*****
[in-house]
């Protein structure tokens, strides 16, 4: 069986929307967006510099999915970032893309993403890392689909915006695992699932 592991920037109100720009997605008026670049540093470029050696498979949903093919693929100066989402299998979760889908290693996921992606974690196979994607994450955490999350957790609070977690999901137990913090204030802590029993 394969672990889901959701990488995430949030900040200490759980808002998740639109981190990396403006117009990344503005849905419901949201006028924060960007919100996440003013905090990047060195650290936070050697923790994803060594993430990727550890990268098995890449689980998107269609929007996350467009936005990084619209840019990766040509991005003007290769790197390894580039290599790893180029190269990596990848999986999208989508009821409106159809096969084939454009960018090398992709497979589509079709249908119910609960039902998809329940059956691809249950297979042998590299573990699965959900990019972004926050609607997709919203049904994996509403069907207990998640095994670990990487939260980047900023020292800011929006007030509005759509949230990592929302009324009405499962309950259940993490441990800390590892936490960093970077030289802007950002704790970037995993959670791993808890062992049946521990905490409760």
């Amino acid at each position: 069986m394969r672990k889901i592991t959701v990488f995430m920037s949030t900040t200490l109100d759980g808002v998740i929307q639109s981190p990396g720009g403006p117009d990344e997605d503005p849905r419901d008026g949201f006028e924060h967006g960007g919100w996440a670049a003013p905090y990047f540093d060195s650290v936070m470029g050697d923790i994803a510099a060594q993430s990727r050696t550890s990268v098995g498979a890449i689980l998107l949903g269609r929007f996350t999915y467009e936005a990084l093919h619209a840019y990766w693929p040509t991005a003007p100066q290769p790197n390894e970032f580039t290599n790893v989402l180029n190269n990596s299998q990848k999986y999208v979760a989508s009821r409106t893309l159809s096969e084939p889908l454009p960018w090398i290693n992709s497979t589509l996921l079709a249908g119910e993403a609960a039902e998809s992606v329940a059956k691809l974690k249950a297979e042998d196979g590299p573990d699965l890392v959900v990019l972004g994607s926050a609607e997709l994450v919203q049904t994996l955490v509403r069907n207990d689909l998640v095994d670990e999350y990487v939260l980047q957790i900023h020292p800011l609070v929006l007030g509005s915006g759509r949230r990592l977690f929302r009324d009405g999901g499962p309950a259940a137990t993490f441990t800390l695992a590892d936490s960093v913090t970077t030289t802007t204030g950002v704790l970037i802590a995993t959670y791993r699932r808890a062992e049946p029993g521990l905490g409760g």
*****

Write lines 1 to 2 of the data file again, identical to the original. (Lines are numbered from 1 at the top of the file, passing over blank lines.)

[in-house]
């Protein structure tokens, strides 16, 4: 069986929307967006510099999915970032893309993403890392689909915006695992699932 592991920037109100720009997605008026670049540093470029050696498979949903093919693929100066989402299998979760889908290693996921992606974690196979994607994450955490999350957790609070977690999901137990913090204030802590029993 394969672990889901959701990488995430949030900040200490759980808002998740639109981190990396403006117009990344503005849905419901949201006028924060960007919100996440003013905090990047060195650290936070050697923790994803060594993430990727550890990268098995890449689980998107269609929007996350467009936005990084619209840019990766040509991005003007290769790197390894580039290599790893180029190269990596990848999986999208989508009821409106159809096969084939454009960018090398992709497979589509079709249908119910609960039902998809329940059956691809249950297979042998590299573990699965959900990019972004926050609607997709919203049904994996509403069907207990998640095994670990990487939260980047900023020292800011929006007030509005759509949230990592929302009324009405499962309950259940993490441990800390590892936490960093970077030289802007950002704790970037995993959670791993808890062992049946521990905490409760």